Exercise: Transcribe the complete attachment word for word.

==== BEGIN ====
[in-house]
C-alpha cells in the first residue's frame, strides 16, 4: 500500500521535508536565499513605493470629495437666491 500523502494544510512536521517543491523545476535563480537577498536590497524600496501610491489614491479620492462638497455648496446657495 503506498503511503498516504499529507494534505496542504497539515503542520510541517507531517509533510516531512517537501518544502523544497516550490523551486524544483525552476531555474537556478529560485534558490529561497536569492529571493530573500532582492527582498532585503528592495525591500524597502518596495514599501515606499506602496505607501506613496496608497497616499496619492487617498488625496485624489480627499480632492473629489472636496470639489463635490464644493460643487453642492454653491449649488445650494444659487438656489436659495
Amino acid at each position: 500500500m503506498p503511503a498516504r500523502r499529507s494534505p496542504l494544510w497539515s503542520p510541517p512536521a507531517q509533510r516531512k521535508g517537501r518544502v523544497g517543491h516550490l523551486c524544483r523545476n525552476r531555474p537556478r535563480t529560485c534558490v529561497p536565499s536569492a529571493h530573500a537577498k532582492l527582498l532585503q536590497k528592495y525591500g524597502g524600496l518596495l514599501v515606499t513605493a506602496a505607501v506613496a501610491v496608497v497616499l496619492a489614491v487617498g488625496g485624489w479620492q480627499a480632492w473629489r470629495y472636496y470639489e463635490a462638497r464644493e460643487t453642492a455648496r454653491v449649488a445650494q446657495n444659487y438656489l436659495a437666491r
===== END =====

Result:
[in-house]
C-alpha cells in the first residue's frame, strides 16, 4: 500500500521535508536565499513605493470629495437666491 500523502494544510512536521517543491523545476535563480537577498536590497524600496501610491489614491479620492462638497455648496446657495 503506498503511503498516504499529507494534505496542504497539515503542520510541517507531517509533510516531512517537501518544502523544497516550490523551486524544483525552476531555474537556478529560485534558490529561497536569492529571493530573500532582492527582498532585503528592495525591500524597502518596495514599501515606499506602496505607501506613496496608497497616499496619492487617498488625496485624489480627499480632492473629489472636496470639489463635490464644493460643487453642492454653491449649488445650494444659487438656489436659495
Amino acid at each position: 500500500m503506498p503511503a498516504r500523502r499529507s494534505p496542504l494544510w497539515s503542520p510541517p512536521a507531517q509533510r516531512k521535508g517537501r518544502v523544497g517543491h516550490l523551486c524544483r523545476n525552476r531555474p537556478r535563480t529560485c534558490v529561497p536565499s536569492a529571493h530573500a537577498k532582492l527582498l532585503q536590497k528592495y525591500g524597502g524600496l518596495l514599501v515606499t513605493a506602496a505607501v506613496a501610491v496608497v497616499l496619492a489614491v487617498g488625496g485624489w479620492q480627499a480632492w473629489r470629495y472636496y470639489e463635490a462638497r464644493e460643487t453642492a455648496r454653491v449649488a445650494q446657495n444659487y438656489l436659495a437666491r